StoneMor declined to comment on the refinancing.
In response to a request for comment on StoneMor and its potential turnaround, chief executive Joe Redling said, “I joined StoneMor in late July 2018, and have been working with my current management team to turn the company around since then. In recent investor communications, we outlined a number of steps we have undertaken to improve efficiencies and profitability which includes cost reductions and a comprehensive review of our asset base.”
BACK FROM THE DEAD?
Buried by debt, StoneMor has eliminated 15 percent of its workforce since 2008, leaving it with a total headcount of 2,630 full time workers as of December 2018. A company spokesperson, confirming three former employee accounts, said that under prior management, StoneMor put in place hiring freezes and a furlough.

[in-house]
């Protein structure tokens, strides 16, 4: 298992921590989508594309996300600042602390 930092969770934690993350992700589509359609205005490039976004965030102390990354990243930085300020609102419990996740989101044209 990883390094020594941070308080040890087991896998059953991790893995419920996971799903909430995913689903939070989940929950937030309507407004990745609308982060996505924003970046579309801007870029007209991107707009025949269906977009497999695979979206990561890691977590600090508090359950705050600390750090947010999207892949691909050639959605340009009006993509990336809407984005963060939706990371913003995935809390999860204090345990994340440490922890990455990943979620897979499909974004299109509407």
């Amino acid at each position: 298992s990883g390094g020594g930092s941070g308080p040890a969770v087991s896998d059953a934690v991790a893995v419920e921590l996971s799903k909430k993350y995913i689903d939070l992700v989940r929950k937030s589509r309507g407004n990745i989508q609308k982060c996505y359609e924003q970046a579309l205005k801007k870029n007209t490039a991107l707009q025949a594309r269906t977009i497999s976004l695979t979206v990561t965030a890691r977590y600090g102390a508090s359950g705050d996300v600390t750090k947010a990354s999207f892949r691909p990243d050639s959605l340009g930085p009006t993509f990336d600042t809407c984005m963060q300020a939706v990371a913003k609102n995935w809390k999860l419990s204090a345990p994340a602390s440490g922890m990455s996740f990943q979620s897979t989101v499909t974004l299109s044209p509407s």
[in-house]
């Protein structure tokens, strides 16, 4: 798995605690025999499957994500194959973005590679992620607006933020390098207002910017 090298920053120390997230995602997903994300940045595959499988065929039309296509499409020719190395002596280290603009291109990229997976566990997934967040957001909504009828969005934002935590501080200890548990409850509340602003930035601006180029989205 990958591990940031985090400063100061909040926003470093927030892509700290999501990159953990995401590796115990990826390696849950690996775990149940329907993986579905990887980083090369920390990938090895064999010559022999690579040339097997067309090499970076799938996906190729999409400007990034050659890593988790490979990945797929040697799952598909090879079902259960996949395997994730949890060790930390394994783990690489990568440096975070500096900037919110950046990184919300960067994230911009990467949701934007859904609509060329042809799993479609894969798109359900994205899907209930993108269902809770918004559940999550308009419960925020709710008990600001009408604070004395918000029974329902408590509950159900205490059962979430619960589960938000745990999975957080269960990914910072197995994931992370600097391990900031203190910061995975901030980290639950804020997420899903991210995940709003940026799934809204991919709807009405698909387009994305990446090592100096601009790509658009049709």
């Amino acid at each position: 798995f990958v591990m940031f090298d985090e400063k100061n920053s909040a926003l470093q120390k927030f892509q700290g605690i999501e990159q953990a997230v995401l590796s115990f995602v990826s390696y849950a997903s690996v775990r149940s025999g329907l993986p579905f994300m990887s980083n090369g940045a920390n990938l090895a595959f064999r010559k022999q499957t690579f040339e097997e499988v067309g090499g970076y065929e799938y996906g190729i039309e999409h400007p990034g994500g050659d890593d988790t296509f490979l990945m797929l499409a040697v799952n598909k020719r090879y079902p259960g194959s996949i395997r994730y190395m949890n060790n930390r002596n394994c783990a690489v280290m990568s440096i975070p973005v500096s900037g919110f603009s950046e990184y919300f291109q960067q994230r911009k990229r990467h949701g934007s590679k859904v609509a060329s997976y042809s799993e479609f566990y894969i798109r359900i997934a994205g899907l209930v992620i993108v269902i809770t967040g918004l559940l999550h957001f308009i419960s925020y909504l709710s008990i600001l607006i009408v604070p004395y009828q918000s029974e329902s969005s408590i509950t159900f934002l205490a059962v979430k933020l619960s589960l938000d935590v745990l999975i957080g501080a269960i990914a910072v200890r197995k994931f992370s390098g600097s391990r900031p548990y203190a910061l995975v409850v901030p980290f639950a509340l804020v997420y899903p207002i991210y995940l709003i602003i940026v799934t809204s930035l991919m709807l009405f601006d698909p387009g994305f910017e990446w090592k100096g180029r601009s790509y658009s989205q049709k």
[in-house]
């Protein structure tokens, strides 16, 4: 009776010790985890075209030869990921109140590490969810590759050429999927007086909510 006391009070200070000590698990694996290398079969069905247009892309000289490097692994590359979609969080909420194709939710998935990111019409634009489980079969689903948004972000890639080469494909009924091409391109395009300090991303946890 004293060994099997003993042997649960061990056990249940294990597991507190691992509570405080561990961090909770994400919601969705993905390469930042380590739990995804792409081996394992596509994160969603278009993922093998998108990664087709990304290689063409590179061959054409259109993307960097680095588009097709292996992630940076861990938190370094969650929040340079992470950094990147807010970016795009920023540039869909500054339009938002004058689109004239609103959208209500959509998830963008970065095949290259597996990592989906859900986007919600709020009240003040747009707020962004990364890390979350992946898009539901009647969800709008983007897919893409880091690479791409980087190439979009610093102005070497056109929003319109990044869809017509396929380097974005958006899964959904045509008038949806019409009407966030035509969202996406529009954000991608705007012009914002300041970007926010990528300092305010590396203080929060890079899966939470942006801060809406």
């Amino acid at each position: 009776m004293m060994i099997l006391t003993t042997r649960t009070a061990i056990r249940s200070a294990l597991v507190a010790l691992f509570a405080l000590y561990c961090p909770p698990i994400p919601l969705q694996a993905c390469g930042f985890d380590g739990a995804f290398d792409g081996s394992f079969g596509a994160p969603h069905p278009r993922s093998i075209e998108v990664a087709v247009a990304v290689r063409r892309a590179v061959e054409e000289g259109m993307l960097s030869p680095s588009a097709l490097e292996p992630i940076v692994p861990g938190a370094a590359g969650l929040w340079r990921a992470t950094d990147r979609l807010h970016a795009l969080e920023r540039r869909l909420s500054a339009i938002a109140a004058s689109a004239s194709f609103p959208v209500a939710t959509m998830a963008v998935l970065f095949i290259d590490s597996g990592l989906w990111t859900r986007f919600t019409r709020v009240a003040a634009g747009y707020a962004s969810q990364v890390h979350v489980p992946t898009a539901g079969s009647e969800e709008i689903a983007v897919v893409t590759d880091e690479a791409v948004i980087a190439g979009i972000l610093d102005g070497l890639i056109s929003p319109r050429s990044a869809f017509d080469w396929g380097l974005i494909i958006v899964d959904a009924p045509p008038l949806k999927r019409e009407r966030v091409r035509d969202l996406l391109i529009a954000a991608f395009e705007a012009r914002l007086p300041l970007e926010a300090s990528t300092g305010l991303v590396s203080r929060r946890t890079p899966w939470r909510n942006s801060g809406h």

Some of StoneMor’s salesforce departed as it changed its compensation structure and cut a popular contest offering trips to the Caribbean for top performers, according to two ex-employees. A spokesperson for the company confirmed the trip had been cut and acknowledged they altered their compensation for salespeople.
These efforts to conserve cash have so far done little to revive StoneMor. Earlier this year, Moody’s downgraded StoneMor’s debt deep into junk territory, indicating that investors may not receive all of their money back.
“Our rating reflects our concern that they will not be able to continue to make interest and principal payments,” said Edmond DeForest of Moody’s Investor Service.
StoneMor’s $175 million bond due in June 2021, rated eight notches into junk by Moody’s, now features a yield to maturity of 14.3%, nearly double its coupon of 7.875%, reflecting creditors’ increasing skittishness about the prospect of being repaid.
A $35 million loan from its largest equity holder Axar Capital Management earlier this year has helped StoneMor stay alive. New leadership - Redling is its third chief executive in the last 18 months - is now attempting to change its corporate structure.